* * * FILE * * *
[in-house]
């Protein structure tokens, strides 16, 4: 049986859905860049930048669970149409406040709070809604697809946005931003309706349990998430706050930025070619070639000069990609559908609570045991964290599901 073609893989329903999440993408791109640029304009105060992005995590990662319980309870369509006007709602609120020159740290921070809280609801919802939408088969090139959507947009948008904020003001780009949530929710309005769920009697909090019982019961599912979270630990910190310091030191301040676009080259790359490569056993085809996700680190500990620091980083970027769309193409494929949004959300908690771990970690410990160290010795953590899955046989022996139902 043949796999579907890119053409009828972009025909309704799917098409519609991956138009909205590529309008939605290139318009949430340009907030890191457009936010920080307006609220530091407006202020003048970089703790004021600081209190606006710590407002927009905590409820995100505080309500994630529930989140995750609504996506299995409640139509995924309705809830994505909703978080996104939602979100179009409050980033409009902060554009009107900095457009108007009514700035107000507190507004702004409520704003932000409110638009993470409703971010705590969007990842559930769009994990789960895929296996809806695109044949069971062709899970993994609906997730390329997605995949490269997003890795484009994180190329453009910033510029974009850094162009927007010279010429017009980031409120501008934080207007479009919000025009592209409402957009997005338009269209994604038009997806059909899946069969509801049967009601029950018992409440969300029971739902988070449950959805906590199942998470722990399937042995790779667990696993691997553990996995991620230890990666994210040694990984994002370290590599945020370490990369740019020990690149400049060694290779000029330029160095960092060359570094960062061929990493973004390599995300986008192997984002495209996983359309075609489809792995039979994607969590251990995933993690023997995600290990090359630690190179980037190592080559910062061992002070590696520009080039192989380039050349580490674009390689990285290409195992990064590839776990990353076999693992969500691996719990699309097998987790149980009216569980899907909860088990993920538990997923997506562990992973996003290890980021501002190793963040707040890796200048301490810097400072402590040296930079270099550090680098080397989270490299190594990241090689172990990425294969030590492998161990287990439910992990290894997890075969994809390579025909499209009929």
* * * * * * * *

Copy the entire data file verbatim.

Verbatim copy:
[in-house]
């Protein structure tokens, strides 16, 4: 049986859905860049930048669970149409406040709070809604697809946005931003309706349990998430706050930025070619070639000069990609559908609570045991964290599901 073609893989329903999440993408791109640029304009105060992005995590990662319980309870369509006007709602609120020159740290921070809280609801919802939408088969090139959507947009948008904020003001780009949530929710309005769920009697909090019982019961599912979270630990910190310091030191301040676009080259790359490569056993085809996700680190500990620091980083970027769309193409494929949004959300908690771990970690410990160290010795953590899955046989022996139902 043949796999579907890119053409009828972009025909309704799917098409519609991956138009909205590529309008939605290139318009949430340009907030890191457009936010920080307006609220530091407006202020003048970089703790004021600081209190606006710590407002927009905590409820995100505080309500994630529930989140995750609504996506299995409640139509995924309705809830994505909703978080996104939602979100179009409050980033409009902060554009009107900095457009108007009514700035107000507190507004702004409520704003932000409110638009993470409703971010705590969007990842559930769009994990789960895929296996809806695109044949069971062709899970993994609906997730390329997605995949490269997003890795484009994180190329453009910033510029974009850094162009927007010279010429017009980031409120501008934080207007479009919000025009592209409402957009997005338009269209994604038009997806059909899946069969509801049967009601029950018992409440969300029971739902988070449950959805906590199942998470722990399937042995790779667990696993691997553990996995991620230890990666994210040694990984994002370290590599945020370490990369740019020990690149400049060694290779000029330029160095960092060359570094960062061929990493973004390599995300986008192997984002495209996983359309075609489809792995039979994607969590251990995933993690023997995600290990090359630690190179980037190592080559910062061992002070590696520009080039192989380039050349580490674009390689990285290409195992990064590839776990990353076999693992969500691996719990699309097998987790149980009216569980899907909860088990993920538990997923997506562990992973996003290890980021501002190793963040707040890796200048301490810097400072402590040296930079270099550090680098080397989270490299190594990241090689172990990425294969030590492998161990287990439910992990290894997890075969994809390579025909499209009929």